Incredible Bird Migration is Set to Fly Over Illinois This Weekend


As spring comes across the Great Plains and the Midwest, a remarkable annual phenomenon takes flight, the spring migration of birds. This weekend, Illinois finds itself at the heart of this as millions of birds journey through its skies en route to their breeding grounds further north.

According to the latest updates from Birdcast, a collaborative effort between Colorado State University and the Cornell Lab of Ornithology, the skies over Illinois were alive with the movement of more than 24.5 million birds on Sunday night, with a significant portion—7.2 million—passing through the state on their way to nesting sites in Wisconsin and Canada.

Bird Map Day 1 5 6
The anticipation doesn’t end there. With alerts issued for heightened migration on Monday and Tuesday nights, the spectacle promises to continue. Monday night alone is projected to witness the flight of an astounding 400 million birds across the eastern United States, followed closely by another 400 million on Tuesday night into Wednesday morning.

However, nature’s plans are not without their uncertainties. The looming threat of rain in Illinois poses a potential complication, as it may ground the birds or restrict their overnight travel. Despite this, the migration surge has already surpassed historical averages, with an estimated 320 million birds traversing the state since the season began.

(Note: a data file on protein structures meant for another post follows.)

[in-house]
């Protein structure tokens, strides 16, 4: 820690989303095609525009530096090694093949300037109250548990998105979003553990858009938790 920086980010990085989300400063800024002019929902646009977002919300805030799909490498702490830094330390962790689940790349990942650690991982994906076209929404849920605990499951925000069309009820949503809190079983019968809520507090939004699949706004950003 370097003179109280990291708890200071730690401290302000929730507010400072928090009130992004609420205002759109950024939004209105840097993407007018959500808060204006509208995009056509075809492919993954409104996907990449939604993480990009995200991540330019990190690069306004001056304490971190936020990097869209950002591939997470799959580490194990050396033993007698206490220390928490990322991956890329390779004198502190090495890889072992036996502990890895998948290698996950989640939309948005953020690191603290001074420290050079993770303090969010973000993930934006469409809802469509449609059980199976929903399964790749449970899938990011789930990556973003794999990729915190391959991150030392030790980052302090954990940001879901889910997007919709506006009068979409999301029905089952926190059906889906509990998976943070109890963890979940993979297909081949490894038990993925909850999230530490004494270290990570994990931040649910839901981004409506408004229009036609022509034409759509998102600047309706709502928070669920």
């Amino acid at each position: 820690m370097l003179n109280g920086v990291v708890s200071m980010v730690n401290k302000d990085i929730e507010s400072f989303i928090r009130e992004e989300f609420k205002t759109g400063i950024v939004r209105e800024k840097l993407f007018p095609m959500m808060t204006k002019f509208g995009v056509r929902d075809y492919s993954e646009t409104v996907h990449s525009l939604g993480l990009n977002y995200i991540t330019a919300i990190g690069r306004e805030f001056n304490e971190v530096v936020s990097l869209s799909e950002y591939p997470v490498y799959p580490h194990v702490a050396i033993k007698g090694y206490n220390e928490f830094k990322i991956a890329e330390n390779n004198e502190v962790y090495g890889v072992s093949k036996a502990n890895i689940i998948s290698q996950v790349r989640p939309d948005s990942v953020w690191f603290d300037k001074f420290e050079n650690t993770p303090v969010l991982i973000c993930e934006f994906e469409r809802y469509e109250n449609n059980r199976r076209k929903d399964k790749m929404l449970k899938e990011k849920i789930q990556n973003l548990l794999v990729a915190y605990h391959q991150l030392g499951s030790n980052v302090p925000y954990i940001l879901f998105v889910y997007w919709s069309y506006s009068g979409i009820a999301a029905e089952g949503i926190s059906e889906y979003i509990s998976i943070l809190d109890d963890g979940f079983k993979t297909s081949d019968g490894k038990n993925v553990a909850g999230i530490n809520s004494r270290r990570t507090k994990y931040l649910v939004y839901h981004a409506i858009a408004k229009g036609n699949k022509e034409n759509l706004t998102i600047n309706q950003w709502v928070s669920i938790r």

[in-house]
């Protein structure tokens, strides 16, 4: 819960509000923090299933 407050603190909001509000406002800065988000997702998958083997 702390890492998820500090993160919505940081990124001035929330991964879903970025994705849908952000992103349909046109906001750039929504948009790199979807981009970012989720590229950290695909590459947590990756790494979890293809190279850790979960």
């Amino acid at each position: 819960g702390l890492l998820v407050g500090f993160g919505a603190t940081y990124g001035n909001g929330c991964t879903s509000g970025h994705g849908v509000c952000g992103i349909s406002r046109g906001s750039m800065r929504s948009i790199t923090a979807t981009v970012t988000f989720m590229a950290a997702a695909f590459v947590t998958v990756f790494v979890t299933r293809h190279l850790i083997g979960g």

Bird Map Day 2 5 7Among the primary travelers are various species of warblers, such as the Yellow Warbler, the Nashville Warbler, the Black-and-white Warbler, and the Black-Throated Green Warbler. Additionally, the graceful flight of Baltimore Orioles is increasingly being observed by bird enthusiasts across Illinois.

Understanding the rhythms of migration sheds light on the best practices for coexisting with our feathered visitors. As the birds typically commence their journey shortly after sunset, residents are urged to minimize unnecessary exterior lighting between 11 p.m. and 6 a.m. Bright lights can disorient the birds, leading to collisions with buildings. Similarly, keeping cats indoors during peak migration periods helps safeguard ground-resting birds from potential predation.

This article by Trinity Sparke was first published by One Green Planet on 10 May 2024. Image Credit :William T Smith/Shutterstock.

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